SR-71 Refueling at Groom Lake

SR-71 Refueling at Groom Lake

Wednesday, December 14, 2016

Aiming Your Minuteman III ICBM

In a previous post, here, I explained how a ballistic missile like Minuteman III knows when to shut off its thrust. How does it know it has enough speed to get the warhead to the target? Asked and answered in that post: We use Pendulous Integrating Gyroscopes, or PIGs.

Then I said: speed is one thing. But direction is also critical. How does the on-board computer know the speed is in the right direction?

That question has two parts. Which way do you aim? How do you know the missile is pointed that way?

The chart above illustrates the pretty simple physics involved in determining the range. Armies have been throwing stuff at their enemies for millennia. With intercontinental ranges there are a few more complicating factors such as varying atmospheric air drag, changing gravitational fields, altitude and stage 3 cut-off and many more. But all of these are small nudges compared to the correct angle at engine cut off.

(To be honest, it is how we deal with the nudges that makes the accuracy so good that I can't talk about it here.)

That's range. There is the azimuth to determine as well. ICBMs fire pretty generally northward to hit their targets. They aim a bit left or right to aim at specific targets. Again, there are nudges to be considered such as Earth rotation.

By the way, while we are talking about gyroscopes and azimuth, one pretty important piece of hardware in the missile is a gyroscope that senses Earth rotation. It does this primarily to make sure the missile knows where North is, so that azimuth calculations can be made from that known direction.

But, to the second part of the question. How does the missile, once in flight, know where it is headed?

Direction is pretty important when hitting a target a half a world away. But if the missile is going to fly with little nudges from the the flight controls to keep the pointy end up and keep it aiming at the target, the computer needs to know what direction it is pointed at any instant in time. 

As the missile pitches, the platform remains in its original orientation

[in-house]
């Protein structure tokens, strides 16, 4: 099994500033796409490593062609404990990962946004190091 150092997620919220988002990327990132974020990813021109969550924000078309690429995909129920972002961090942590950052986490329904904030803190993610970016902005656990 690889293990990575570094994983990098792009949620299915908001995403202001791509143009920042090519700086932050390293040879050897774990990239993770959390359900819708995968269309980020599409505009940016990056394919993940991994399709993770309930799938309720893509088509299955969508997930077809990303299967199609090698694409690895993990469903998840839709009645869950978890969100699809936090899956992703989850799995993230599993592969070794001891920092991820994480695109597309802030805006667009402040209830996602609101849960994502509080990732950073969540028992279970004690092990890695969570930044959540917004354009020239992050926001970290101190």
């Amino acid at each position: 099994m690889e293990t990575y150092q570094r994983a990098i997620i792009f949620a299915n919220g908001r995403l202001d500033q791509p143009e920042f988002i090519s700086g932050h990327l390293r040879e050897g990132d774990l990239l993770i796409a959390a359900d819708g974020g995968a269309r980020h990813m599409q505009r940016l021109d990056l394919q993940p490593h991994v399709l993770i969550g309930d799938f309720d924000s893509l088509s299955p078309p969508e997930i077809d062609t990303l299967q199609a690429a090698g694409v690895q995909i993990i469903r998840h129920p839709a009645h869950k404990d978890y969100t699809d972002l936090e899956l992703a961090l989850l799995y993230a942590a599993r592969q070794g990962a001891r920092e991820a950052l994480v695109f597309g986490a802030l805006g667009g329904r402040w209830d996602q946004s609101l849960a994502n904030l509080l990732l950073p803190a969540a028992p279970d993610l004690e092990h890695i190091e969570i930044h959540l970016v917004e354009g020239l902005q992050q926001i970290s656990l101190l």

One solution, the one that Minuteman III uses, is to keep a platform inside the missile "stable", i.e. unmoving, as the missile pitches and yaws and rolls. Mounted to this stable platform are the speed sensing instruments (pendulous integrating gyroscopic accelerometers or PIGAs). The stable platform is always in the same orientation with respect to the Earth no matter what the missile does. The missile knows the orientation of the platform compared to the rest of the missile. Therefore the on-board computer, obsessed with where the missile is and where the Earth is, knows not only its speed, but which direction that speed was measured in relative to the missile and the Earth.

Ah, but how does a platform remain stable? Gyroscopes, of course!

For more on stable platforms, and their opposite, strap down systems, from Professor Andrisani at Purdue, click here

Gyroscopes are placed on the stable platform. When they sense motion, the platform is tweaked back to level. 

With all the control circuitry and computer programming it can get quite complicated. But that's what you get when PIGs fly.


  1. Outstanding! I had an engineering professor who worked on the first stage of the minuteman III for Boeing. Quite a system. I am also creating a blog for military brats like me that grew up in the cold war. Hope I can borrow you you for advice and history checking. I have a lot of stories from then to share (AF brat 1959-1977)

  2. Good to hear from you "Bucket_head1". Good luck on your blog. Let me know its address.